Not many know her as Fancy-Nancy, a nickname she earned when she was only a kid. Her nanny at the time had coined that name as a fitting tribute to her penchant for standing before the mirror for hours on end.
Today, Chika Ike-Ebireri, even though she still chuckles at the nickname, seems glad that she had loved “acting” before the mirror when she was a mere toddler. “I think that was where it all started because I’ll paint myself, put on my mum’s things and admire what I have done and entertain them in the house. I just loved it,”Chika-Ike recalls.
Everything appeared to be going smoothly until secondary school when she chose Sciences the over the Arts. Ordinarily, that would have signalled the end of Chika’s childhood desire to be an entertainer. But right after her secondary education, she became a model, cat-walking her way slowly to stardom.
A few years later, she moved into the movie industry, first as a “wakapass.” But not too long afterwards, the gods must have been pleased with her as within a short period, she became a household name. Now, Chika-Ike, as she is foundly called, has over 50 movies to her credit; among which are Mirrow of Beauty, Blind Couple, Before the Rain, Harvest Of Love, Sister Mary and OC, Tears in Marriage, Miracle Child, and lots more.
The journey to stardom, via the movie industry, for her, like many other actress, wasn’t a bed of roses. In fact, her Dad had so vehemently resented the idea of his daughter taking to the screens that at some point, she nearly backed out.
“My father is an Igbo man and you know they are very particularly protective of their female children. Mum was very understanding. Then, Dad was spoken to and he reluctantly allowed me when I became an actress, I think he got to see one of my jobs and today, he is my biggest fan,” she recalls with relish.
Chika-Ike is from Umuchiana in Anambra State and is the fourth child and third girl in a family of eight. Only in her early 20’s, she is currently in her final year at the University of Lagos (unilag) where she studies Human Kinetics and Health Education Already, Chika-Ike is married and we hope you’ll enjoy this interview we had with the soft-spoken Fancy Nancy.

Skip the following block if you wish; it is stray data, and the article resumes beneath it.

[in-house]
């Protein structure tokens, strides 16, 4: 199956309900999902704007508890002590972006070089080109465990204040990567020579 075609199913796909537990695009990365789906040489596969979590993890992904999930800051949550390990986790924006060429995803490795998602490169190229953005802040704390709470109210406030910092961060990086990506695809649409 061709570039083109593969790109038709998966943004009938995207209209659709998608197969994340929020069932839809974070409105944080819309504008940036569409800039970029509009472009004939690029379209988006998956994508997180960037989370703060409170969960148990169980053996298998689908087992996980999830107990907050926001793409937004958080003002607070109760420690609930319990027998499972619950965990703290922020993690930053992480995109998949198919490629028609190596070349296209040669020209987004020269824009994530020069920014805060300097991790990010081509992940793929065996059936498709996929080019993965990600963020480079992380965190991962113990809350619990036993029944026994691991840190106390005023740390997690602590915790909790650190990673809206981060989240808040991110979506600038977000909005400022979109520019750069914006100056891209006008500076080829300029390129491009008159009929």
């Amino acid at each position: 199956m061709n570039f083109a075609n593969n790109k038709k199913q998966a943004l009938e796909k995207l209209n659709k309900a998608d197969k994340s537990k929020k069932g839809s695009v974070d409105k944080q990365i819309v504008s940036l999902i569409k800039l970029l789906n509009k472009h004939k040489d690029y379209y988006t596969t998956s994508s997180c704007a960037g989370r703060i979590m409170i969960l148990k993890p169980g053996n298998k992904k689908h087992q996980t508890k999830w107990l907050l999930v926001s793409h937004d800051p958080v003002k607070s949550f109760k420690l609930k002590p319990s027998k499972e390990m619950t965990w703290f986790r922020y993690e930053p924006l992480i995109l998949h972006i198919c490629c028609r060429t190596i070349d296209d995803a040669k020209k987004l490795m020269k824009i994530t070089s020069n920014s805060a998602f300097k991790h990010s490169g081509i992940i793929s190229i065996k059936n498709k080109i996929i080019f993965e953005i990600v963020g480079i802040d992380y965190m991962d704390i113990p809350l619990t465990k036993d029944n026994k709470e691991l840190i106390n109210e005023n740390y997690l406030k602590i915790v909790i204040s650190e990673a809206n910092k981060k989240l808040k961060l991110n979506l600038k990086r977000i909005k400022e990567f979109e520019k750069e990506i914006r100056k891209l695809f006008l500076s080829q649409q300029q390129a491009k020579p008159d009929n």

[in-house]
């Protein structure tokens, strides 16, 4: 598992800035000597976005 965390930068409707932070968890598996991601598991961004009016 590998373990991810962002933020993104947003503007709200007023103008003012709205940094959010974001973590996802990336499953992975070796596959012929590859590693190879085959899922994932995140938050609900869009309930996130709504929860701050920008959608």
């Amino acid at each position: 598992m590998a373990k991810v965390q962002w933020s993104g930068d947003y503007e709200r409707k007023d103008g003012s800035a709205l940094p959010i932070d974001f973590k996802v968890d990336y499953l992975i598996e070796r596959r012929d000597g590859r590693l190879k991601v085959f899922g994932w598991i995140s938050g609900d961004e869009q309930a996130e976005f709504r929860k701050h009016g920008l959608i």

I have met with many followers of Nollywood who single you out as one of the few actresses with commendable attributes. Why do you think you are viewed in this light?
Truly, nobody is perfect, because we all have shortcomings. Basically, I think it has to do with the way you carry yourself. Many of my colleagues are equally worthly of emulation today. But speaking for myself, I am a very positive-minded person and very enthusiastic about life. I never underestimate anyone because I see something special in every one I see or meet. I am generally very happy about life and most importantly, very cautious.
A lot of people think you are using marriage to ward off potential suitors. Are you indeed married?
I am truly married. I got married about three years now. I have been in the industry before I got married. Maybe, it’s just the way I do my things. I am being me and it has nothing to do with me being married or not.
You are one of the very visible female faces in Nollywood today. How long have you been in the industry?
Thank you. Well, I have been in the industry for a little over four years now.
Many who began acting from the very beginning of the industry are not as popular as you are today. What would you say is the magic?
Basically, I’ll first of all say that I am grateful to God Almighty because no matter how hard you work, if God doesn’t bless the work of your hand you’ll be no where. I think it has everything to do with the grace of God in my life and the favour he has bestowed on me. God has blessed me (and) this I can attest to because many people just like me without even meeting them. It is the blessing of God and yes hardwork.
In the past few years you’ve appeared in numerous home videos. How many would you say you’ve shot since you came into the industry?
Hm, I have done over 50 movies.
Fifty! Can you remember the first one?
Of course (smiles). It was entitled Sweet Love. I think I played just a scene there, it was a “wakapass” role but it was an eye-opener because I learnt so much from it. Today, look at where I am.
So, how did that much-desired break come?
I got the contact from a friend and we went to this producer’s office where he did an audition for us. After that, he said ‘I’ll get back to you.’ And he finally did, but not for that job. He contracted me four months later but then it was just a role I played. Subsequently, jobs started coming.
Your role in the movie, Mirror of Beauty was described by many as one of your very best. Would you say the role characterised the real you?